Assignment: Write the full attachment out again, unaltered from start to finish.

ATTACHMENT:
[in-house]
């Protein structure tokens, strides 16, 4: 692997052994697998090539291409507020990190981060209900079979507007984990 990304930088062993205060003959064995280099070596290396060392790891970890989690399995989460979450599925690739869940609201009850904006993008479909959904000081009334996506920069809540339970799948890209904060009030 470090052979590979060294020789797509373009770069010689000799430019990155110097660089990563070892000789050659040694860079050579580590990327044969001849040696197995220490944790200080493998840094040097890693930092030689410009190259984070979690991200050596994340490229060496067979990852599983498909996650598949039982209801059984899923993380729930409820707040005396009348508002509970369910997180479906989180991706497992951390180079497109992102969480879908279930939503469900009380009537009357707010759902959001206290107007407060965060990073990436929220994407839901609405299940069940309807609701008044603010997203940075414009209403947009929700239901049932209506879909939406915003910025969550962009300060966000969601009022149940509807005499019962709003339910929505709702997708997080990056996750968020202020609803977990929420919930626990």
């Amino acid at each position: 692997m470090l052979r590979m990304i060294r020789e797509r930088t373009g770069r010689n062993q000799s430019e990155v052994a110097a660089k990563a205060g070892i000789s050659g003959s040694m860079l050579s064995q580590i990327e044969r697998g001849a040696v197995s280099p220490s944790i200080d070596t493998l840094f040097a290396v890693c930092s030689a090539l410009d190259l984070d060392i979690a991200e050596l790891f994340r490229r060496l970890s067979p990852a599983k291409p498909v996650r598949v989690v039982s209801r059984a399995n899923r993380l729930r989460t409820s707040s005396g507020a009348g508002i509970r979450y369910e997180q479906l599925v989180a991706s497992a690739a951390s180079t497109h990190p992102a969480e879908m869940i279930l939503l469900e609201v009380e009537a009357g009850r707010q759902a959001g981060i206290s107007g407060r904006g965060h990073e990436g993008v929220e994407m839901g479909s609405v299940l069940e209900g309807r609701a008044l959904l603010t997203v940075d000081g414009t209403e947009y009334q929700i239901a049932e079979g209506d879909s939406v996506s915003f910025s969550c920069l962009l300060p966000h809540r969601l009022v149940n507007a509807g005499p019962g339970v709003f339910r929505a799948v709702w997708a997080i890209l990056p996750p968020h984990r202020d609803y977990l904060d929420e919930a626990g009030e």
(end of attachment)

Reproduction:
[in-house]
């Protein structure tokens, strides 16, 4: 692997052994697998090539291409507020990190981060209900079979507007984990 990304930088062993205060003959064995280099070596290396060392790891970890989690399995989460979450599925690739869940609201009850904006993008479909959904000081009334996506920069809540339970799948890209904060009030 470090052979590979060294020789797509373009770069010689000799430019990155110097660089990563070892000789050659040694860079050579580590990327044969001849040696197995220490944790200080493998840094040097890693930092030689410009190259984070979690991200050596994340490229060496067979990852599983498909996650598949039982209801059984899923993380729930409820707040005396009348508002509970369910997180479906989180991706497992951390180079497109992102969480879908279930939503469900009380009537009357707010759902959001206290107007407060965060990073990436929220994407839901609405299940069940309807609701008044603010997203940075414009209403947009929700239901049932209506879909939406915003910025969550962009300060966000969601009022149940509807005499019962709003339910929505709702997708997080990056996750968020202020609803977990929420919930626990």
């Amino acid at each position: 692997m470090l052979r590979m990304i060294r020789e797509r930088t373009g770069r010689n062993q000799s430019e990155v052994a110097a660089k990563a205060g070892i000789s050659g003959s040694m860079l050579s064995q580590i990327e044969r697998g001849a040696v197995s280099p220490s944790i200080d070596t493998l840094f040097a290396v890693c930092s030689a090539l410009d190259l984070d060392i979690a991200e050596l790891f994340r490229r060496l970890s067979p990852a599983k291409p498909v996650r598949v989690v039982s209801r059984a399995n899923r993380l729930r989460t409820s707040s005396g507020a009348g508002i509970r979450y369910e997180q479906l599925v989180a991706s497992a690739a951390s180079t497109h990190p992102a969480e879908m869940i279930l939503l469900e609201v009380e009537a009357g009850r707010q759902a959001g981060i206290s107007g407060r904006g965060h990073e990436g993008v929220e994407m839901g479909s609405v299940l069940e209900g309807r609701a008044l959904l603010t997203v940075d000081g414009t209403e947009y009334q929700i239901a049932e079979g209506d879909s939406v996506s915003f910025s969550c920069l962009l300060p966000h809540r969601l009022v149940n507007a509807g005499p019962g339970v709003f339910r929505a799948v709702w997708a997080i890209l990056p996750p968020h984990r202020d609803y977990l904060d929420e919930a626990g009030e």